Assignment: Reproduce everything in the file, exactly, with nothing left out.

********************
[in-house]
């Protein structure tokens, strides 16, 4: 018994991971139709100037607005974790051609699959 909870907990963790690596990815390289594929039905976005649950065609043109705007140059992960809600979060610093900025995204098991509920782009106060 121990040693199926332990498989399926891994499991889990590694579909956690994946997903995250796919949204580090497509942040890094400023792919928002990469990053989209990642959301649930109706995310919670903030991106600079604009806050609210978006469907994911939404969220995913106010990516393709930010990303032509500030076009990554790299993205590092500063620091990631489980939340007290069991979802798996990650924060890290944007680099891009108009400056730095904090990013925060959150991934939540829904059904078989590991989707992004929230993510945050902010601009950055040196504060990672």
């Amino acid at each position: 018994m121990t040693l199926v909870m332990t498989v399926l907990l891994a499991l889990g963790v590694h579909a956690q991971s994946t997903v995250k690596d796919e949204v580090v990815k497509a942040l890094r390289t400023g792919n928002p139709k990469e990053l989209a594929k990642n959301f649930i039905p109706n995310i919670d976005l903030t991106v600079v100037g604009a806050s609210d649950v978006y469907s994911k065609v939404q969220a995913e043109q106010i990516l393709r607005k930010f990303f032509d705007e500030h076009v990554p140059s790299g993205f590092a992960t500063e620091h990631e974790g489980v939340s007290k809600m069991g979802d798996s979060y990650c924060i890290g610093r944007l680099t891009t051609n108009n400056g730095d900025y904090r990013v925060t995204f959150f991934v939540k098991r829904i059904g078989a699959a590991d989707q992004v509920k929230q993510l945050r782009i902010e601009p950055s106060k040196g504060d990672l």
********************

[in-house]
């Protein structure tokens, strides 16, 4: 018994991971139709100037607005974790051609699959 909870907990963790690596990815390289594929039905976005649950065609043109705007140059992960809600979060610093900025995204098991509920782009106060 121990040693199926332990498989399926891994499991889990590694579909956690994946997903995250796919949204580090497509942040890094400023792919928002990469990053989209990642959301649930109706995310919670903030991106600079604009806050609210978006469907994911939404969220995913106010990516393709930010990303032509500030076009990554790299993205590092500063620091990631489980939340007290069991979802798996990650924060890290944007680099891009108009400056730095904090990013925060959150991934939540829904059904078989590991989707992004929230993510945050902010601009950055040196504060990672």
């Amino acid at each position: 018994m121990t040693l199926v909870m332990t498989v399926l907990l891994a499991l889990g963790v590694h579909a956690q991971s994946t997903v995250k690596d796919e949204v580090v990815k497509a942040l890094r390289t400023g792919n928002p139709k990469e990053l989209a594929k990642n959301f649930i039905p109706n995310i919670d976005l903030t991106v600079v100037g604009a806050s609210d649950v978006y469907s994911k065609v939404q969220a995913e043109q106010i990516l393709r607005k930010f990303f032509d705007e500030h076009v990554p140059s790299g993205f590092a992960t500063e620091h990631e974790g489980v939340s007290k809600m069991g979802d798996s979060y990650c924060i890290g610093r944007l680099t891009t051609n108009n400056g730095d900025y904090r990013v925060t995204f959150f991934v939540k098991r829904i059904g078989a699959a590991d989707q992004v509920k929230q993510l945050r782009i902010e601009p950055s106060k040196g504060d990672l």